Condition variables are a very elegant way to do some synchronisation. A thread can wait for a condition becoming
true to continue and a thread can also make a condition come
true. Since a thread is an active part, it can wait for or make a condition which are others waiting for.
Let's have a look at an example (see figure 1 below). Thread X creates an item and stores it. Thread Y is waiting for the item to process it. Now let's say: "thread X is making a condition for thread Y to get to work."
We will have a look at an implementation of this example below.
This is the entire source code of the example. For a walkthrough, please read below.
The following program is a very simple producer-consumer demo. It shows two threads, one that produces some numbers, the second that consumes them. The demo is simple because we only use one place as buffer between those threads. So every time the producer has an item, it has to wait for the consumer to take it. To tell the consumer (sending a signal), that an item is ready we use the condition variable.
As soon as the ten items are produced and consumed, the threads will stop and the demo will end.
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The first part is plain simple header inclusion.
Next we have to define some global variables. Global variables are not my favorite, but they will do for this example program. My usually advise: Do not use global data! Ok, the data we need is a mutex and a condition variable.
We also need some variables which take data for the simple producer-consumer demo.
Next we'll have a look at the consumer:
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Nothing special so far. The thread locks the mutex to enter the critical section, prints out which item has been produced, stores it in the pool and decreases the total number of item to produce in the future. The last step is to unlock the mutex; to exit the critical section.
The new thing we're looking at in this tutorial is the condition variable and their handling. So far we didn't really used the condition variable at all, but now we have to send a signal that the pool is full:
What now follows is the usual thread termination statement.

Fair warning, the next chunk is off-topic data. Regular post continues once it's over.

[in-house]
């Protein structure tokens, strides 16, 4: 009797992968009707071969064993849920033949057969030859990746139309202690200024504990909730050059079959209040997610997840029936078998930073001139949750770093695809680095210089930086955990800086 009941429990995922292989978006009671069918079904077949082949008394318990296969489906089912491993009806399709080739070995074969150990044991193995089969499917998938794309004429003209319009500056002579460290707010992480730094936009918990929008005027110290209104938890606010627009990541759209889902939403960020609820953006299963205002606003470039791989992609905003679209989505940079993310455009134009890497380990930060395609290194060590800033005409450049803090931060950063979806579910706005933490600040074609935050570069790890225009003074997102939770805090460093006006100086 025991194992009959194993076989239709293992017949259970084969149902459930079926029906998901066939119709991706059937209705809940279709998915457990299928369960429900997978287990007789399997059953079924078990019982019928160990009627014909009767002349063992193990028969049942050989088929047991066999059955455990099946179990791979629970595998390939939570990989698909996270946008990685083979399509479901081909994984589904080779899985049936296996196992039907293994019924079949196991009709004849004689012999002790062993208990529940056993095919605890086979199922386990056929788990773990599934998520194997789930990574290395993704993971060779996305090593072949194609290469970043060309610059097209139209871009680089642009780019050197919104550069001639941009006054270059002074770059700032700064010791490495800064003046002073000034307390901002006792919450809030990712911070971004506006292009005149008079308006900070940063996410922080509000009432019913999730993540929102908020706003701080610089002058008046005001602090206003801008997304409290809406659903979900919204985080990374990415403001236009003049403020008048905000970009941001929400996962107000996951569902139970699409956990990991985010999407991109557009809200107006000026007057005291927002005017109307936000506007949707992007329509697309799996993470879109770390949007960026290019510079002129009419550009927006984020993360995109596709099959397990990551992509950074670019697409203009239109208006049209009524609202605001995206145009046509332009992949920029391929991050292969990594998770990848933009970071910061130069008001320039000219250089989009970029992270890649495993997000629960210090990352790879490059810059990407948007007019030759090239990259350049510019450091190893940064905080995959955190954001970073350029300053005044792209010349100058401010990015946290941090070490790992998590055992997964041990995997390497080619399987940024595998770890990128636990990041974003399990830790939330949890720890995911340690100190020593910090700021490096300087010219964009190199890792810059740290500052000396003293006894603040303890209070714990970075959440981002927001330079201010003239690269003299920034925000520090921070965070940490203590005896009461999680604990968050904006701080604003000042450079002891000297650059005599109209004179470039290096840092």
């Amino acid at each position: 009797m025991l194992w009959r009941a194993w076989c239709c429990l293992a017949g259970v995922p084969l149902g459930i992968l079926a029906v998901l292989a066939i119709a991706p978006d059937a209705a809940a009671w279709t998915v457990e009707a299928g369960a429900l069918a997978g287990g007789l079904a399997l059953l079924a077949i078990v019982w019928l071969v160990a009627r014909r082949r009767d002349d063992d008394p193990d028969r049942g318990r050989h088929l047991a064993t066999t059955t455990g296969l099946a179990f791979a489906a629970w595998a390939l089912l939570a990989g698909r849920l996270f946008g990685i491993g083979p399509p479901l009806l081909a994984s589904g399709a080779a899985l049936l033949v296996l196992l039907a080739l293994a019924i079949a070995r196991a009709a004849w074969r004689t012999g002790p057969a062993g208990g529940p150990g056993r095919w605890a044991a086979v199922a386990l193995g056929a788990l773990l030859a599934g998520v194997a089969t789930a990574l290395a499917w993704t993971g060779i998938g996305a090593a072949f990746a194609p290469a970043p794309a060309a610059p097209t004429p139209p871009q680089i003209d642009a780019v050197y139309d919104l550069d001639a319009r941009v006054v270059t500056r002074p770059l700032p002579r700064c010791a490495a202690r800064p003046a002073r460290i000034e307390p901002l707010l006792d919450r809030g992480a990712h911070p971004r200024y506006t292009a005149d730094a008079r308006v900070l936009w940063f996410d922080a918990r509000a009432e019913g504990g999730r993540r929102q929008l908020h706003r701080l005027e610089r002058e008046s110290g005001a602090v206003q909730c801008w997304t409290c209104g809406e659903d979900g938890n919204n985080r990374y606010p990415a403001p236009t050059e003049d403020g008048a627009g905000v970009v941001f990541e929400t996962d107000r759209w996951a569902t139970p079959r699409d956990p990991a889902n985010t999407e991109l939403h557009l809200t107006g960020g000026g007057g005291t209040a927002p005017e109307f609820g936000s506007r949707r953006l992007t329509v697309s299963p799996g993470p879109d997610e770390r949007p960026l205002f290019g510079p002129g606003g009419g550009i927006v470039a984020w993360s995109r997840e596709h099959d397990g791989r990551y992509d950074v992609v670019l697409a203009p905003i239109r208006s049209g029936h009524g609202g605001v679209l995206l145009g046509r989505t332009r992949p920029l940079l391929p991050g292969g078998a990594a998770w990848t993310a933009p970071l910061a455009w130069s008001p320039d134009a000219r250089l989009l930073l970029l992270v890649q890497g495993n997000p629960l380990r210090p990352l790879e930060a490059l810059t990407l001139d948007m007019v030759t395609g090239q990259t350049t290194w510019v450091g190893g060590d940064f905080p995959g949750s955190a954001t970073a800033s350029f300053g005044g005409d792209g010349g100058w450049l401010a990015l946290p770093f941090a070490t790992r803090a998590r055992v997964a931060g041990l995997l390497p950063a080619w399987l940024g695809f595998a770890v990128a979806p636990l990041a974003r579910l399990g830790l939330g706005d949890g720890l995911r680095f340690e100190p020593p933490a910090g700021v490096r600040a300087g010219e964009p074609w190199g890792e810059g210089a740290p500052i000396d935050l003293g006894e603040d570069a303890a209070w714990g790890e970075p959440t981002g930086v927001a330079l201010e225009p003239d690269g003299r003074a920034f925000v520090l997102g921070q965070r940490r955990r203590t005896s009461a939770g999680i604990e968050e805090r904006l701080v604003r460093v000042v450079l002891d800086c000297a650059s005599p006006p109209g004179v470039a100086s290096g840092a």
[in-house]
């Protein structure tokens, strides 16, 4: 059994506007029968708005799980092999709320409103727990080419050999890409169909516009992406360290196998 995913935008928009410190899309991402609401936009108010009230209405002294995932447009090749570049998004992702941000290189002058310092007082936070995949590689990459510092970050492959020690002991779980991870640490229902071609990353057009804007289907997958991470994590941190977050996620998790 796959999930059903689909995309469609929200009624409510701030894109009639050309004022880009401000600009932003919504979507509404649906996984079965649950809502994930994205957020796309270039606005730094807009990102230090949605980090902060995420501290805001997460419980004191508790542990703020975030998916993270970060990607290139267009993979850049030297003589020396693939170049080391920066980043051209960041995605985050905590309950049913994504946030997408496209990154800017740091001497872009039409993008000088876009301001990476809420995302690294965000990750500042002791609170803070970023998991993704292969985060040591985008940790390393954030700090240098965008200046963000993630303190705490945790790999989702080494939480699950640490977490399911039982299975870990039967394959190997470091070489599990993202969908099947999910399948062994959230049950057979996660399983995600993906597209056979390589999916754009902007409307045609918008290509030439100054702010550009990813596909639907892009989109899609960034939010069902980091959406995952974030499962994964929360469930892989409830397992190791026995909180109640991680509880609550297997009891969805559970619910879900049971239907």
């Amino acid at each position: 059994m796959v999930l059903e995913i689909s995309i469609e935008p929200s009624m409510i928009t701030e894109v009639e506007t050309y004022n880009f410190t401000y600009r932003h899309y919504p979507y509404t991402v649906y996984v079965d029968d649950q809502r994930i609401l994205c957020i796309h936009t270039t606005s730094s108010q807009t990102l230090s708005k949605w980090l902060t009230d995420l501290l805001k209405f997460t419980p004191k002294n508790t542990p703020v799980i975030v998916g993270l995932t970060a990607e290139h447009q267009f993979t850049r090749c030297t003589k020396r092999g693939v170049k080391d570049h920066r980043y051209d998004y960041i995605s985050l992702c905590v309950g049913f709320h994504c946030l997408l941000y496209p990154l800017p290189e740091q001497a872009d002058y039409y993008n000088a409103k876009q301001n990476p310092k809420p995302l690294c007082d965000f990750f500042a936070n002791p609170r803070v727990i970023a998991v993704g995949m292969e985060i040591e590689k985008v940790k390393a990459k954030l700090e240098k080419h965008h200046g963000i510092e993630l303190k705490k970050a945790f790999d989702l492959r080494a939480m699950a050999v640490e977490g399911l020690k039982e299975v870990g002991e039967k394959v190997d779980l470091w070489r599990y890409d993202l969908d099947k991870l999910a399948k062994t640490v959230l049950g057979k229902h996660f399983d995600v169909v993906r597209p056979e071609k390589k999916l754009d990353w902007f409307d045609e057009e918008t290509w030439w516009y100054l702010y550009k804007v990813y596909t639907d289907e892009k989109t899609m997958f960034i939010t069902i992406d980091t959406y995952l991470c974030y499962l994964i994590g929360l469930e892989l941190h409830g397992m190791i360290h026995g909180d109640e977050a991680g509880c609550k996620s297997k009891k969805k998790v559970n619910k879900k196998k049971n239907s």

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Let's have a look at the consumer.
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So far, there's nothing special, locking the mutex to enter the critical section is standard procedure. Now appears the question, what if there aren't any produced items yet? Here comes the answer: the condition variable that we are waiting for.
This statement will unlock the mutex until the condition gets true, say a signal has been sent. Then the mutex gets locked again (using
pthread_mutex_lock, so no timeout), and the thread continues into the critical section.
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The rest of the function is quite normal: printing the data from the pool, resetting the pool and unlocking the mutex, exiting the critical section.
Last but not least, standard procedure to terminate the thread.
The function main is quite normal too. The only difference are the initialisation and the destruction of the condition variable.
Please note: the consumer thread is started first, so it can start to consume as soon as there are items ready. This is a measure of quality, not to run the producer first.
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Multithreading is fun, isn't it? Go ahead try to implement a producer-consumer system:
a: using a circular buffer (queue) with more than one space
b: using more than one producer
c: using more than one consumer
d: using a queue larger than 1, using multiple producers and consumers
The solutions provided here are not the only one possible implementations. The are many solutions. This ones should give you a hint or if you like to compare your solution with this ones.
Walkthroughs are not provided by this site. Try to read them on your own.
All source code files provided by this page is free to copy, modify, redistribute and use for any purpose. Use them on your own risk. The tutorial is copyrighted by Mario Konrad.